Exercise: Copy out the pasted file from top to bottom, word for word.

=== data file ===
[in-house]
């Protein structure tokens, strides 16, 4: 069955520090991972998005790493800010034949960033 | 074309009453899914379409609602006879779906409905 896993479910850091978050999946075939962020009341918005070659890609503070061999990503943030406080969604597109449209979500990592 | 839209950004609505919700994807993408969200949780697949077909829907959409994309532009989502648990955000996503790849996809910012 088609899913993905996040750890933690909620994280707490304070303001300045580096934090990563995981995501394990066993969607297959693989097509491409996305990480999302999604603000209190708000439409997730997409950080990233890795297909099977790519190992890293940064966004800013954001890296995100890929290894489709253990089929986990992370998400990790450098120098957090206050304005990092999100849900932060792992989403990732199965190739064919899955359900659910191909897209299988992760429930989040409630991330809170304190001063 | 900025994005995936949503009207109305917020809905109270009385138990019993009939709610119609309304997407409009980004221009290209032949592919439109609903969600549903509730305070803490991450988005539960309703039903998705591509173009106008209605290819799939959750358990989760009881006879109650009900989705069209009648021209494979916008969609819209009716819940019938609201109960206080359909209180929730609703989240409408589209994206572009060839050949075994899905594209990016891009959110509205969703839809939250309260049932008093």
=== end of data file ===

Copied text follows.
[in-house]
């Protein structure tokens, strides 16, 4: 069955520090991972998005790493800010034949960033 | 074309009453899914379409609602006879779906409905 896993479910850091978050999946075939962020009341918005070659890609503070061999990503943030406080969604597109449209979500990592 | 839209950004609505919700994807993408969200949780697949077909829907959409994309532009989502648990955000996503790849996809910012 088609899913993905996040750890933690909620994280707490304070303001300045580096934090990563995981995501394990066993969607297959693989097509491409996305990480999302999604603000209190708000439409997730997409950080990233890795297909099977790519190992890293940064966004800013954001890296995100890929290894489709253990089929986990992370998400990790450098120098957090206050304005990092999100849900932060792992989403990732199965190739064919899955359900659910191909897209299988992760429930989040409630991330809170304190001063 | 900025994005995936949503009207109305917020809905109270009385138990019993009939709610119609309304997407409009980004221009290209032949592919439109609903969600549903509730305070803490991450988005539960309703039903998705591509173009106008209605290819799939959750358990989760009881006879109650009900989705069209009648021209494979916008969609819209009716819940019938609201109960206080359909209180929730609703989240409408589209994206572009060839050949075994899905594209990016891009959110509205969703839809939250309260049932008093």